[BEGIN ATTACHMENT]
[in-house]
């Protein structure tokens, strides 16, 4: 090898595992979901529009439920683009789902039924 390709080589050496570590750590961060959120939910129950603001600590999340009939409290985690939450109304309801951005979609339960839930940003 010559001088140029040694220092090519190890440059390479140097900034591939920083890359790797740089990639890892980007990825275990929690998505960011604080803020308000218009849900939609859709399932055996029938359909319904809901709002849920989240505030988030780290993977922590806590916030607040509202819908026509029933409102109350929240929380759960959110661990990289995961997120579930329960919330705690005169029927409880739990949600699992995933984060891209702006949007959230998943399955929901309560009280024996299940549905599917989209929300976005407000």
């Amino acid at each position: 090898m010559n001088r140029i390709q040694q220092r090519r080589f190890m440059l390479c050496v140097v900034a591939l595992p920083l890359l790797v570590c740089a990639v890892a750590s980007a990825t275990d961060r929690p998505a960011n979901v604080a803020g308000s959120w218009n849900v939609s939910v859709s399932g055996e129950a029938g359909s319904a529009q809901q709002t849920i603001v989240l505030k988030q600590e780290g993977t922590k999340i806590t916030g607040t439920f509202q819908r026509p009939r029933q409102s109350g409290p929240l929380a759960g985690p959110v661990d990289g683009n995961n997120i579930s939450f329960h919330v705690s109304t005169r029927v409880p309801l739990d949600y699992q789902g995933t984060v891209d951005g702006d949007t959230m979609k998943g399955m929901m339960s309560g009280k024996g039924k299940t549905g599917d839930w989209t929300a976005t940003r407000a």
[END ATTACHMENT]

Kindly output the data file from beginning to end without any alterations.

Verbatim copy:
[in-house]
């Protein structure tokens, strides 16, 4: 090898595992979901529009439920683009789902039924 390709080589050496570590750590961060959120939910129950603001600590999340009939409290985690939450109304309801951005979609339960839930940003 010559001088140029040694220092090519190890440059390479140097900034591939920083890359790797740089990639890892980007990825275990929690998505960011604080803020308000218009849900939609859709399932055996029938359909319904809901709002849920989240505030988030780290993977922590806590916030607040509202819908026509029933409102109350929240929380759960959110661990990289995961997120579930329960919330705690005169029927409880739990949600699992995933984060891209702006949007959230998943399955929901309560009280024996299940549905599917989209929300976005407000």
């Amino acid at each position: 090898m010559n001088r140029i390709q040694q220092r090519r080589f190890m440059l390479c050496v140097v900034a591939l595992p920083l890359l790797v570590c740089a990639v890892a750590s980007a990825t275990d961060r929690p998505a960011n979901v604080a803020g308000s959120w218009n849900v939609s939910v859709s399932g055996e129950a029938g359909s319904a529009q809901q709002t849920i603001v989240l505030k988030q600590e780290g993977t922590k999340i806590t916030g607040t439920f509202q819908r026509p009939r029933q409102s109350g409290p929240l929380a759960g985690p959110v661990d990289g683009n995961n997120i579930s939450f329960h919330v705690s109304t005169r029927v409880p309801l739990d949600y699992q789902g995933t984060v891209d951005g702006d949007t959230m979609k998943g399955m929901m339960s309560g009280k024996g039924k299940t549905g599917d839930w989209t929300a976005t940003r407000a």